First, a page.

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A Fallen Empire Harry Sword , November 15th, 2013 11:31

The pairing of Samuel Kerridge and Downwards Records makes perfect, if that not obvious, sense. Because while his grandiose and opulent strand of power sludge techno is not the most immediate fit for a label that made its name releasing beats of a pounding, utilitarian bent, his tracks share the focus, lack of dilution and willingness to hone sound to absolute base point that make the Birmingham house of correction a grand shackle to bear.

Cracking tension, encroaching doom, unseen terror – Kerridge layers suffocating audio to the point of no escape, a trope that is hard to pull off convincingly. And, as easy as it is for music as pitch black as this to quickly descend into horror show farce, it's to his credit that this does not happen on A Fallen Empire. The sound remains compellingly driven and shaded throughout – in horror terms it's the difference between slow burning Carpenter-esque screw-twister tension and some brainless modern gore fest.

Indeed, though Kerridge is a producer with a slim discography, his sound has become instantly recognisable and an increasingly vital part of the techno landscape, the dirt-slow rumble placing near-impossible emphasis on low end frequency and churning dread atmosphere. The seven tracks here needle their way into the subconscious directly, making A Fallen Empire an immersive experience that places the record into a headspace akin to Melvins' Lysol or Earth 2 rather than anything from the classical techno canon – slow burning beats may be the carrier, but this feels graver and more portentous than mere dance music. In pure electronic music terms, the record can be compared more usefully to No U Turn's seminal 1997 compilation LP Torque, or the earliest Dom and Roland productions on Moving Shadow or any number of Loxy productions – tunes from D&B's unsung but highly fertile late 90s period that still sound almost unfathomably bleak in conception, and that don't shy away from huge cinematic reference.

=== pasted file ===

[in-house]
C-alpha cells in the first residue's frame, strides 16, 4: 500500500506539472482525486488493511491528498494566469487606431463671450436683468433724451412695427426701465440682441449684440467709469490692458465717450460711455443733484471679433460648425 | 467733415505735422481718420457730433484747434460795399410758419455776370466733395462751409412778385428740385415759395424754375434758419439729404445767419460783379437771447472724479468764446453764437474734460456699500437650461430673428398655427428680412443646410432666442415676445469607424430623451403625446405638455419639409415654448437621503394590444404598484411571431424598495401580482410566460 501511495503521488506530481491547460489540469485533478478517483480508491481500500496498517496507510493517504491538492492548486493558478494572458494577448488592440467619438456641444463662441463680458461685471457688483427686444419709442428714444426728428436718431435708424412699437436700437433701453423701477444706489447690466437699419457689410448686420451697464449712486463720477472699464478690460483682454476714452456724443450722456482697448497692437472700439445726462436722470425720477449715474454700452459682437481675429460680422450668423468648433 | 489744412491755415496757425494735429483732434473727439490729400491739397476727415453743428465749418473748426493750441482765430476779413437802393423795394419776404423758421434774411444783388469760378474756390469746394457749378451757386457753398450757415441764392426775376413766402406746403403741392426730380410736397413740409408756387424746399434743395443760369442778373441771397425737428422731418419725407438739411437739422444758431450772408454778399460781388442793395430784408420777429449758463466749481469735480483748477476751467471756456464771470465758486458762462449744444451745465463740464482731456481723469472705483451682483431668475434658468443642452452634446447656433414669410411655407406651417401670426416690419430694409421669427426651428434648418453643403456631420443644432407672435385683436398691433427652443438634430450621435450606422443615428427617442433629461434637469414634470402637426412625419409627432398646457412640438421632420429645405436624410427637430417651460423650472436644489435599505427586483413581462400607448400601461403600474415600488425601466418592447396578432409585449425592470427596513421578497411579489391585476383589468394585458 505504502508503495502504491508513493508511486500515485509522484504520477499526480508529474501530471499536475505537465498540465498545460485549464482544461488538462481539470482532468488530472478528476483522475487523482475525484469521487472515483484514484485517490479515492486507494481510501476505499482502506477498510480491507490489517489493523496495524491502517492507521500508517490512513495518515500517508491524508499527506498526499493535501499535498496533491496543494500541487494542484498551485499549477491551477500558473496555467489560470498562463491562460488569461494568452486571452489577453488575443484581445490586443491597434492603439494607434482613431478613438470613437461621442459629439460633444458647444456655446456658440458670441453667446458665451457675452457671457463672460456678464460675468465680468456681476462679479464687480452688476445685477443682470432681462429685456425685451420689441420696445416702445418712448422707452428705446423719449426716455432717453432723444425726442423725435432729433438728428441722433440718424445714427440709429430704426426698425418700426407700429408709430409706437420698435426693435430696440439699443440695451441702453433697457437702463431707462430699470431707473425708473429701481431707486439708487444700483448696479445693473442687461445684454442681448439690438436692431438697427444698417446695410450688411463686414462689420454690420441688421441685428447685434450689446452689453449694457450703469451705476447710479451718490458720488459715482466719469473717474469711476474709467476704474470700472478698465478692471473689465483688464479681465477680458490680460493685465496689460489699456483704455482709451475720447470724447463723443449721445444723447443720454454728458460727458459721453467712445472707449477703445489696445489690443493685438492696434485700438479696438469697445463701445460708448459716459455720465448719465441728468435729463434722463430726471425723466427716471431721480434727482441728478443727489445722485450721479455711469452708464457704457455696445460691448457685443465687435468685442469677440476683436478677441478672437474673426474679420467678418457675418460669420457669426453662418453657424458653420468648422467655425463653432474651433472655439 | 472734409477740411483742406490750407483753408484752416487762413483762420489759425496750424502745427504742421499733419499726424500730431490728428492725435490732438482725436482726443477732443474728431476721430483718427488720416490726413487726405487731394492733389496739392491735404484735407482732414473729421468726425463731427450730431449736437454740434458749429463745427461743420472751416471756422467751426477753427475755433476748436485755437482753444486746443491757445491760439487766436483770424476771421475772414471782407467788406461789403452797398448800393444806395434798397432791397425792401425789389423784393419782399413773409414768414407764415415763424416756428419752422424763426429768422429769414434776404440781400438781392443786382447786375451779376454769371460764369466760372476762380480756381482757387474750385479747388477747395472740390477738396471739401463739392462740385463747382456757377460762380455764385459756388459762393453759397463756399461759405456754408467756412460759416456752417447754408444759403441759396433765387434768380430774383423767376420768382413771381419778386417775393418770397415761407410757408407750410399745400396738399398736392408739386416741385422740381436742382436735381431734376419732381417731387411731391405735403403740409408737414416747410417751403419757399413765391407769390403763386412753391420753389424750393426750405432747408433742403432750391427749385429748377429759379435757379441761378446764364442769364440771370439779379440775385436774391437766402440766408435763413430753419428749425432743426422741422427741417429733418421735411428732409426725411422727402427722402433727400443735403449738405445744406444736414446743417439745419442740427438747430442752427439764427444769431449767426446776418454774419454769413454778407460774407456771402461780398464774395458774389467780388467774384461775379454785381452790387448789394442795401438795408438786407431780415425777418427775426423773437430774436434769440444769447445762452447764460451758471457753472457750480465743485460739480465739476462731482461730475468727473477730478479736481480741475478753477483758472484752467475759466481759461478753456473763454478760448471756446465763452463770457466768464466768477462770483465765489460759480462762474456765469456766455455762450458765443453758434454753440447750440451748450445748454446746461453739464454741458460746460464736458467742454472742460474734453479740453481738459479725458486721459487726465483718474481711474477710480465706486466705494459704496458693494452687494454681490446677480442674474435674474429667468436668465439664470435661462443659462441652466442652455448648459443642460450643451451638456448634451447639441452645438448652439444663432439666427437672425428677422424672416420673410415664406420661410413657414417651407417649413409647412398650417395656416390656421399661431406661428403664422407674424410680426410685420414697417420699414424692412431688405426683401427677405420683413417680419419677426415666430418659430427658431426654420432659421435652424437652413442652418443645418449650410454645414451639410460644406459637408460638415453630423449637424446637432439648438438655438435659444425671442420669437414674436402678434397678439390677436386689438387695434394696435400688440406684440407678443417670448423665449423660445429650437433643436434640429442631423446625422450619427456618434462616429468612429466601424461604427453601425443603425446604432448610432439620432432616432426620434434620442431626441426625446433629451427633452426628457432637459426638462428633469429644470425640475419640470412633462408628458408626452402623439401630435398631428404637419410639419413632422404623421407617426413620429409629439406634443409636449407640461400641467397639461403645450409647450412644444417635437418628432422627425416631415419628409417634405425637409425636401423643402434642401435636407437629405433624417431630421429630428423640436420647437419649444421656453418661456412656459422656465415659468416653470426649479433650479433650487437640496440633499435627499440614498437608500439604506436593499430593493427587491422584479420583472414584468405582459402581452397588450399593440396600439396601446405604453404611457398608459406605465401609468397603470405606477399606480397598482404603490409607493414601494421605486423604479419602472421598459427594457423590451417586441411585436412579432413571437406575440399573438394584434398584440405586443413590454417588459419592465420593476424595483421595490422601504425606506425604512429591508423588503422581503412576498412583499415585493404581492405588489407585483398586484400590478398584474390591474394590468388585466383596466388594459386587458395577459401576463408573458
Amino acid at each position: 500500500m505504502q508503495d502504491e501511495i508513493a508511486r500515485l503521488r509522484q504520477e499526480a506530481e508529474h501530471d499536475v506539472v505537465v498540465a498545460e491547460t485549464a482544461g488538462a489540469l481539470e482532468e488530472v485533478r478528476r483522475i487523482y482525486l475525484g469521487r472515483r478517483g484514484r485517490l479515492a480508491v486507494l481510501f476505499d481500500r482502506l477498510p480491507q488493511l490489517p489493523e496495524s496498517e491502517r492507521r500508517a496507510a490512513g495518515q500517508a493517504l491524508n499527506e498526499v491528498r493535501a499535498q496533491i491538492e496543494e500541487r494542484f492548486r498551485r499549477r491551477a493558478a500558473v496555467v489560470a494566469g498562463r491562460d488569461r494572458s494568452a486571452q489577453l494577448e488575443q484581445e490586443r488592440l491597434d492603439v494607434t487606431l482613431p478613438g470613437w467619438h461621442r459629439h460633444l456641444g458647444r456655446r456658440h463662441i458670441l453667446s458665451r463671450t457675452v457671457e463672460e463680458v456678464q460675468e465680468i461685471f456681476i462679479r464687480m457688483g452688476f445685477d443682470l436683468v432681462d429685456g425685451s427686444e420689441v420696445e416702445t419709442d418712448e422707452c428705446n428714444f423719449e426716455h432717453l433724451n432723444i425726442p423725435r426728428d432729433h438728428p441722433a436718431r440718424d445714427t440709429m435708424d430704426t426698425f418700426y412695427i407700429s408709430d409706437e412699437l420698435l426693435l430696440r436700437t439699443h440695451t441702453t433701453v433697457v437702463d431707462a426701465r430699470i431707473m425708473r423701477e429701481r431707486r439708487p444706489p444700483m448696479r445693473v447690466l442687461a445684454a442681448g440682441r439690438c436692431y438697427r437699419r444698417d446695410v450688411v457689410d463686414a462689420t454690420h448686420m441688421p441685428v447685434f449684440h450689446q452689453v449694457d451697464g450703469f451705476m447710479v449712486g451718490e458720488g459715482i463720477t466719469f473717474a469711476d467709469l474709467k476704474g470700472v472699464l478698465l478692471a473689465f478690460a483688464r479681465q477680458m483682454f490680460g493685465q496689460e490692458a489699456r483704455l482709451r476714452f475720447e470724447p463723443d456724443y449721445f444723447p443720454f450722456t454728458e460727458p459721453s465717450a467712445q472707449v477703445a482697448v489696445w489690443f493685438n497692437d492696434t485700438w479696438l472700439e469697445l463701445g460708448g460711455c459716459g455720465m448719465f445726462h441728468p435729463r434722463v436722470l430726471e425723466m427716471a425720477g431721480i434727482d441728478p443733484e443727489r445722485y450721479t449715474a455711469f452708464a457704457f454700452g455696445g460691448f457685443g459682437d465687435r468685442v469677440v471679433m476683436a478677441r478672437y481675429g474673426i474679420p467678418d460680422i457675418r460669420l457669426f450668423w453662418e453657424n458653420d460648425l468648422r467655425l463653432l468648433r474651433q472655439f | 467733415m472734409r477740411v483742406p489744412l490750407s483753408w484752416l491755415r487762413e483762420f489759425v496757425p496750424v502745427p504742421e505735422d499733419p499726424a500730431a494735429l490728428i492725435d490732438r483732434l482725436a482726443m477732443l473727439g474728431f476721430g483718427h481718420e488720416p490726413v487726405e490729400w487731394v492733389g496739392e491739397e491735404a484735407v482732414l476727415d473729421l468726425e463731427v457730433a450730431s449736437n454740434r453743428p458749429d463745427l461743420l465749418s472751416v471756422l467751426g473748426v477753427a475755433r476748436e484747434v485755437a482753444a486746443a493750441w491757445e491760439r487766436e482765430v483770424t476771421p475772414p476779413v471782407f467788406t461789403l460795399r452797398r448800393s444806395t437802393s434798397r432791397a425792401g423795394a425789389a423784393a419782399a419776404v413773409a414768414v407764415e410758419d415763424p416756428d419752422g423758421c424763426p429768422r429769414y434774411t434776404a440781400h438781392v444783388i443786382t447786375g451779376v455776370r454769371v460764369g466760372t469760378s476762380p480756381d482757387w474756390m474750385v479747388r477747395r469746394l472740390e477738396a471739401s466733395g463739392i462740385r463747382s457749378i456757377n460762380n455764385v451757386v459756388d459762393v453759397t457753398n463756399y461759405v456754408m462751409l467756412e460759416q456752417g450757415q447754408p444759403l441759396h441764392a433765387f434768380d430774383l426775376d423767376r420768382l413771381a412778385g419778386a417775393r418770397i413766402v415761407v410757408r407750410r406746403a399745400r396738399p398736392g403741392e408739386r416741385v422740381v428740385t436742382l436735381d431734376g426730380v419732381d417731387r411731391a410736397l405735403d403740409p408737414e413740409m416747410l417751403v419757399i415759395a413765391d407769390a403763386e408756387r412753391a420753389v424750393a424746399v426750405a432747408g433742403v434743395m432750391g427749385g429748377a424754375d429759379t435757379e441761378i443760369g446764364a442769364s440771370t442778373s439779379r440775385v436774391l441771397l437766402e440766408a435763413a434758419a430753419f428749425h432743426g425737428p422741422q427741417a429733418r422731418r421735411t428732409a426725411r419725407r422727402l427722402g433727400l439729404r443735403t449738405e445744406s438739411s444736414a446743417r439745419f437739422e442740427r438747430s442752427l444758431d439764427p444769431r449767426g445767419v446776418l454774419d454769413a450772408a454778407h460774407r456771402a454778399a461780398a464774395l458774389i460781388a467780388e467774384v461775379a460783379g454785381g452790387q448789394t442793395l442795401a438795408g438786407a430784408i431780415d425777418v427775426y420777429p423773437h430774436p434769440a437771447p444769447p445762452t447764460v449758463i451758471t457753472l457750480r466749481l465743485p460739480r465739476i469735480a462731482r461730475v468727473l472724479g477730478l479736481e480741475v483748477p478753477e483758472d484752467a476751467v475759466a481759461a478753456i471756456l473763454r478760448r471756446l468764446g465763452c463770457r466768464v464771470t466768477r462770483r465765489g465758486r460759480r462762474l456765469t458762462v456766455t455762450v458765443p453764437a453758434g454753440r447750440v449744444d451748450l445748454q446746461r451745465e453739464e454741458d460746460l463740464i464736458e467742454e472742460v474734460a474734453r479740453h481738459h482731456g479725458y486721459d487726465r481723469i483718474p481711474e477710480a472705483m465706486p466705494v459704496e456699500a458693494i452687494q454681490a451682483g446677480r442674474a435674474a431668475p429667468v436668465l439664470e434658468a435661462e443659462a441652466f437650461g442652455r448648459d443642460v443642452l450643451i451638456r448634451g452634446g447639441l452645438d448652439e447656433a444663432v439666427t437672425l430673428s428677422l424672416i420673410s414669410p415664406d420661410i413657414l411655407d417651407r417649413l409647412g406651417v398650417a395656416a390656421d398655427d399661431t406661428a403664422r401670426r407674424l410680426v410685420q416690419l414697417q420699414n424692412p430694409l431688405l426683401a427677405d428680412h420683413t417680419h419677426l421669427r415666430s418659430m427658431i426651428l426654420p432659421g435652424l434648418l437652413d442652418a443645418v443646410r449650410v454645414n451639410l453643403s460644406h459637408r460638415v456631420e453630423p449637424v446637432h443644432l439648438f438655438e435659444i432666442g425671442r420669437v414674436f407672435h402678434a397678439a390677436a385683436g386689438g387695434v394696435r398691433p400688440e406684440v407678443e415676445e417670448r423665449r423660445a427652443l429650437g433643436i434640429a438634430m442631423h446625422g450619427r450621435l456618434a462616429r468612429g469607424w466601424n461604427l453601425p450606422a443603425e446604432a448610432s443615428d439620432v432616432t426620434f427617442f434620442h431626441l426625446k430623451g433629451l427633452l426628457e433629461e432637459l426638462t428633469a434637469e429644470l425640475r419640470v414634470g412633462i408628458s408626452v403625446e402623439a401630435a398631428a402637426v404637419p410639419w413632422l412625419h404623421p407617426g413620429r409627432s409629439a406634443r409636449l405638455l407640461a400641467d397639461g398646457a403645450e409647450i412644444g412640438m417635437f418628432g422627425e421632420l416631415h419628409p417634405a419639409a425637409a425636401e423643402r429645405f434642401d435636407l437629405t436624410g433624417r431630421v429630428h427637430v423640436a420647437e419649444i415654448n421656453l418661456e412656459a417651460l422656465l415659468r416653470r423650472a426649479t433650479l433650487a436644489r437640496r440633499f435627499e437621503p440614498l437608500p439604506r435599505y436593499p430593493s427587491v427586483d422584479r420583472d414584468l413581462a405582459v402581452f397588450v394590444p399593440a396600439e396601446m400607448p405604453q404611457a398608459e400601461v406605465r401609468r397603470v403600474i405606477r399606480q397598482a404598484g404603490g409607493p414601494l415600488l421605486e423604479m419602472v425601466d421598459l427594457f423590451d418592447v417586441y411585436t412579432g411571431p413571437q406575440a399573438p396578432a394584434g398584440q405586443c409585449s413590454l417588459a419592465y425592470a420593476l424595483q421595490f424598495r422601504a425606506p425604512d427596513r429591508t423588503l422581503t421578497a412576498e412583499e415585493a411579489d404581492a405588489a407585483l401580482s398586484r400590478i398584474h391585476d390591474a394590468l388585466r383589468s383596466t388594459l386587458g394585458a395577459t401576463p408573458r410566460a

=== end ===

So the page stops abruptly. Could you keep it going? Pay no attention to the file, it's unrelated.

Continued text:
'Chant' is an incredibly oppressive opening gambit, one that threatens to consume the listener into a gaping void with layer upon layer of feedback and hiss; drums that sound like a wild-eyed Bill Ward pounding a wildebeest to death in a wet cave. Second track 'Black Sun' opens with field recordings that sound like they were recorded inside said cave – dripping condensation and echo met by one of the filthiest Reese bass lines of the past decade or so – a monstrous, absurd and brilliant take on tectonic electronics. However, it's not just the music that is gloriously direct. Track titles throughout also point to a Spinal Tap-esque literal representation of the music. 'Heavy Metal'; 'Straight to Hell'; 'Black Sun'… none more black.

A Fallen Empire revels in sheer sonic excess, to a level of near ludicrous power and portent: Kerridge as debauched medieval king, sitting astride a mighty stack flinging rotten pies to hordes of hungry peasants below, and then chuckling to himself as they're knocked to the ground by his earth quaking subs before they can reach them. The album celebrates the chewy, fibrous physicality of sound. And while the palette Kerridge works with doesn't change much throughout – great walls of bass, evil Reese hum, war drum bongos, kicks the size of Ecuador - this is assuredly not about eclecticism, no more so than witnessing Regis lay waste to some steaming back room, or having all rational thought swept aside by a fully becloaked Sunn O))). No, this is music to move psychic mountains, a debut of highly confident aural destruction. And while comparisons to the murky Modern Love stable of the past few years are perhaps inevitable, Kerridge has unleashed something far more malevolent in intent, a King Joffrey to Andy Stott's Ned Stark. Headphones at the ready, for winter is coming.